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NAR's List Of Top 10 CRE Markets Doesn't Include Dallas Or Houston. Here's Why

The bloom is somewhat off the rose when it comes to the Dallas-Fort Worth and Houston commercial real estate markets. 

While the metros still enjoy relatively stable economies in the no-income-tax state of Texas, another real estate report — this one from the National Association of Realtors — sees DFW and Houston being outperformed by tertiary U.S. CRE markets this year. 

Dallas skyline

NAR released its list of the top 10 commercial real estate markets of 2021, excluding every major Texas metro from the list with the exception of Austin-Round Rock. 

According to NAR, the top 10 markets for CRE this year will be:

  • Austin, Texas
  • Cape Coral-Fort Myers, Florida
  • Charleston-North Charleston, South Carolina
  • Las Vegas-Henderson-Paradise, Nevada
  • Nashville-Davidson-Murfreesboro-Franklin, Tennessee
  • Phoenix-Mesa-Scottsdale, Arizona
  • Raleigh, North Carolina
  • Salt Lake City, Utah
  • Seattle-Tacoma-Bellevue, Washington
  • Tucson, Arizona

"You can see that your tertiary markets are starting to get on the radar now," Gay Cororaton, NAR senior economist and director of housing and commercial research, told Bisnow during an interview. "I was surprised that Tuscon made it and Cape Coral/Fort Meyers."

As to why DFW and Houston are not in the top 10, NAR said when looking at some of the vacancy, employment and income growth data at the local level, smaller tertiary markets and Austin seem to have fared better than those larger metros in the past year.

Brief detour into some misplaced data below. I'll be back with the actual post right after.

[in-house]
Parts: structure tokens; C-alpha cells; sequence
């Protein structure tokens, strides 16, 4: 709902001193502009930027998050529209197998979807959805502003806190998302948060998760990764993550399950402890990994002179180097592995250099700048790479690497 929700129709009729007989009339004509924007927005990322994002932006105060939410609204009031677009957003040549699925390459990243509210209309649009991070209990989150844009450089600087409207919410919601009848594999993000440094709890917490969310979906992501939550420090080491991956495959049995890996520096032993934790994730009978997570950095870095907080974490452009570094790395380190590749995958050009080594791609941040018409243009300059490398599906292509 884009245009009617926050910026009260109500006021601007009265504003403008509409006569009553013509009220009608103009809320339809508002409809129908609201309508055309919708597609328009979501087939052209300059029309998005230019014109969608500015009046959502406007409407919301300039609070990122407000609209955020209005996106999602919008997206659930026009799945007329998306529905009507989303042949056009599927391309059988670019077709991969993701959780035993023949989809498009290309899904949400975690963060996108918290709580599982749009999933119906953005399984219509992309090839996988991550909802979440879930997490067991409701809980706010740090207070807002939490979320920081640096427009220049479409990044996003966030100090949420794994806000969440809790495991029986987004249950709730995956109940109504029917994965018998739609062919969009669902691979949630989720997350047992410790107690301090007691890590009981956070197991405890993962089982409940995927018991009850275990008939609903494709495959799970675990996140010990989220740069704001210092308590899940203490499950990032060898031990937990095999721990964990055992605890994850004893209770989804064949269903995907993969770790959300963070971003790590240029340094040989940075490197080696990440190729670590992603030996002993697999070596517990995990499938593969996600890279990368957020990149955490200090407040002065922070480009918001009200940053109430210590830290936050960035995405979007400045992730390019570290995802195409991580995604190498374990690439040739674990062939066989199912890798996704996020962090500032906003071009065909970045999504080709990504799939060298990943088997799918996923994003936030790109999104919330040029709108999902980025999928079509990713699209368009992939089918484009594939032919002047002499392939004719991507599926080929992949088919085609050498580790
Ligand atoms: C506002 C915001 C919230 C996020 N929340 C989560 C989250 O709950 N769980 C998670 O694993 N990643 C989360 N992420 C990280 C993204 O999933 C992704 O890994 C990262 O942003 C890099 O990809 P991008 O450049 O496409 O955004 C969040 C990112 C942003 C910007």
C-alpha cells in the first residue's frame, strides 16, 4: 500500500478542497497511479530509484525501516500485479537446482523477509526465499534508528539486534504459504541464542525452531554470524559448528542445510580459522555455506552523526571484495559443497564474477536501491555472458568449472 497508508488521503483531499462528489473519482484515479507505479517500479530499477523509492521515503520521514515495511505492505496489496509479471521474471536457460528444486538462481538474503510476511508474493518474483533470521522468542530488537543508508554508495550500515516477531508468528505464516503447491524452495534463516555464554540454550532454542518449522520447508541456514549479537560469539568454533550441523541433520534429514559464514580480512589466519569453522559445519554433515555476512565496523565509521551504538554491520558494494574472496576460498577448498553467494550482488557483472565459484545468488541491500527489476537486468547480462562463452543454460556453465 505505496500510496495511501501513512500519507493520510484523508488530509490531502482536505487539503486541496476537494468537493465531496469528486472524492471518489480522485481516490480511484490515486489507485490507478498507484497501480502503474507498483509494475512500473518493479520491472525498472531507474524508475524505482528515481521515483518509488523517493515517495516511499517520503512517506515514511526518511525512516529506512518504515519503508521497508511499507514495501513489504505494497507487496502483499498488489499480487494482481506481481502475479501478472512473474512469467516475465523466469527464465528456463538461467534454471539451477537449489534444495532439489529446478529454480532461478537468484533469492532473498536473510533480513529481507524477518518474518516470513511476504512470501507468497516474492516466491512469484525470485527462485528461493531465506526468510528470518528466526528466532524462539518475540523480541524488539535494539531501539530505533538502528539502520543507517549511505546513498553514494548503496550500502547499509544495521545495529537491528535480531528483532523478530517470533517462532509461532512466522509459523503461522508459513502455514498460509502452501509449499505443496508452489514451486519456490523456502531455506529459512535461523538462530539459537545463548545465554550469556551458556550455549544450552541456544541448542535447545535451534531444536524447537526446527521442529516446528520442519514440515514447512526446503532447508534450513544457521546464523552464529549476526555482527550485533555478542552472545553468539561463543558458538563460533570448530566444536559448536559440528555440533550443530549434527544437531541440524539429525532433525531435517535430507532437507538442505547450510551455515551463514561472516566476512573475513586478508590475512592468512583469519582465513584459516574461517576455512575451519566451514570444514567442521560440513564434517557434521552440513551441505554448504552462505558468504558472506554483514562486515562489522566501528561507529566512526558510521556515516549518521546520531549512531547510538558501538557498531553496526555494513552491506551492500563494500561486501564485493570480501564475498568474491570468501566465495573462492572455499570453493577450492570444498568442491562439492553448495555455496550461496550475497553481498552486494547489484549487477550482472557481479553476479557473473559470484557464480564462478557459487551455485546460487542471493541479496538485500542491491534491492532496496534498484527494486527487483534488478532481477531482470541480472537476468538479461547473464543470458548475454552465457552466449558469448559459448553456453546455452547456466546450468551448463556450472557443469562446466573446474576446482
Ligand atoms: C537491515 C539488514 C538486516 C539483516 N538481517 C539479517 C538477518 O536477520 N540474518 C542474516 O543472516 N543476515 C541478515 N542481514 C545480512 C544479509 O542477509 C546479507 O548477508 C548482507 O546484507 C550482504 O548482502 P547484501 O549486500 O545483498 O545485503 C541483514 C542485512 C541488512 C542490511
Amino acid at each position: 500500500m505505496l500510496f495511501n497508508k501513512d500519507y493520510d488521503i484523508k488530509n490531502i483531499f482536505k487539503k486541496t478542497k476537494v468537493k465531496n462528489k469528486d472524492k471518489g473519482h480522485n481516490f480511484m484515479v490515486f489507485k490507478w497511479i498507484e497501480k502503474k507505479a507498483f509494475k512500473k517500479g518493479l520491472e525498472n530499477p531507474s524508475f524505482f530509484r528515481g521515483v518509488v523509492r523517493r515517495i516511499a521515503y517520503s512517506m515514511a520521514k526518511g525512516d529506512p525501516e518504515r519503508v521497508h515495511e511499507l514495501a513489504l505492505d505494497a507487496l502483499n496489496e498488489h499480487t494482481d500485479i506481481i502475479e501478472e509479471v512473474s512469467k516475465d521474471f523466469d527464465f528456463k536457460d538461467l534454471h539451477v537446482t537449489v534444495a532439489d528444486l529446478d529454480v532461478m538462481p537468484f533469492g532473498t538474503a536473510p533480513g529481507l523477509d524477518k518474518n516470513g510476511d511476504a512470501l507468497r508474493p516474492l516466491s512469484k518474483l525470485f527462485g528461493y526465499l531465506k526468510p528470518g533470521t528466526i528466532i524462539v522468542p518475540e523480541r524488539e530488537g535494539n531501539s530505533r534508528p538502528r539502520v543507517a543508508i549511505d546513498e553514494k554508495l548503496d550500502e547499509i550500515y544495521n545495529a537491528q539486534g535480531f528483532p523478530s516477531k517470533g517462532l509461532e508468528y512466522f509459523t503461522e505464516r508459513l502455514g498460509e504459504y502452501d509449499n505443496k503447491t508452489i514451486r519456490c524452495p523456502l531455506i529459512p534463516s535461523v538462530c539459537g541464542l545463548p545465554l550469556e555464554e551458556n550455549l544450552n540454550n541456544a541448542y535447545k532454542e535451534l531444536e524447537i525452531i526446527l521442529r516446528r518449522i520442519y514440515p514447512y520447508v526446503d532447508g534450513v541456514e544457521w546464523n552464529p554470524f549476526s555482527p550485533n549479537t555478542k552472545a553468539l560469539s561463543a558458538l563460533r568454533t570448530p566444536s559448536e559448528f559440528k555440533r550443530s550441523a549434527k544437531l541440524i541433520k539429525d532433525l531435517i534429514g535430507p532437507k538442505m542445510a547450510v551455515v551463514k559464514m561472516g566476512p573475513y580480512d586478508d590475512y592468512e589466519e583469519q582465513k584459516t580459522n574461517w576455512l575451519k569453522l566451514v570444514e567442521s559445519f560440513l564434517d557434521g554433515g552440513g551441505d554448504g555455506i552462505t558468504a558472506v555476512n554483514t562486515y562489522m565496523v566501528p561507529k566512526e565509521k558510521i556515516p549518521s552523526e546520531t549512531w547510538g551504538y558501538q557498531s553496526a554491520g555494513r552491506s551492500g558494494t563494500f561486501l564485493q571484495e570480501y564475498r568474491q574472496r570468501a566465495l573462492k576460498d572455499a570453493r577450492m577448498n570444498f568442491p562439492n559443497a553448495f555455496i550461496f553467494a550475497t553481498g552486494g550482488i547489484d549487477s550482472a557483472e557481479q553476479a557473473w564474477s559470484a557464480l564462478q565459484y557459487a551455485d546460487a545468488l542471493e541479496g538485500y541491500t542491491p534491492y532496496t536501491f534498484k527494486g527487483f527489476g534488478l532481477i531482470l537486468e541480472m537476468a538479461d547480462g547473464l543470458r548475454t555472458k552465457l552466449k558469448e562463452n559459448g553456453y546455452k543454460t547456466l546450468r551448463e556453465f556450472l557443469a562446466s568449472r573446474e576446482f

For example, the nonfarm employment payroll in Dallas-Arlington-Fort Worth fell 2.1% in December from prior-year levels, while the Houston-Woodlands and Sugar Land area experienced a 4.4% drop in total employment, according to NAR's report.

Austin, which ranks as the top CRE market in 2021, saw its December nonfarm payroll employment figure drop only 1% from Q4 2019 to Q4 2020. The number of residents without employment post-coronavirus also seems to be a bit more pronounced in DFW and Houston when compared to Austin, Cororaton said.

DFW's median income is growing more slowly when compared to the national average, with the region reporting a median income level of $72K in 2019 (the latest figure on file), compared to roughly $87K nationally, NAR reported from curated data. 

Austin had a median income closer to $81K during the same year, while Houston's median came in at about $69K.

Demand for apartments shows Austin still attracting a steady flow of paying renters, while Dallas and Houston may have some excess supply. Austin's multifamily vacancy rate came in at 3% in the fourth quarter of last year, while the Dallas area and Houston markets reported vacancy rates of 8.4% and 7.4%, respectively, in Q4. 

"Dallas is a very strong market, too, but relative to Austin, it didn't fare as well," Cororaton said. 

The top 10 markets' ability to take some of the competitive edge away from DFW and Houston doesn't necessarily mean Texas cities are hurting; they're just falling a bit from the top spots for projected CRE activity. 

"I would say when compared to high-cost metros of New York or San Francisco, we are still relatively affordable," CoStar Group Director of Market Analytics Paul Hendershot said.

"If we are not in the top 10, we are not far from being in the top 10. The fact of the matter is we create jobs, and at the end of the day, that is something that we cannot discount."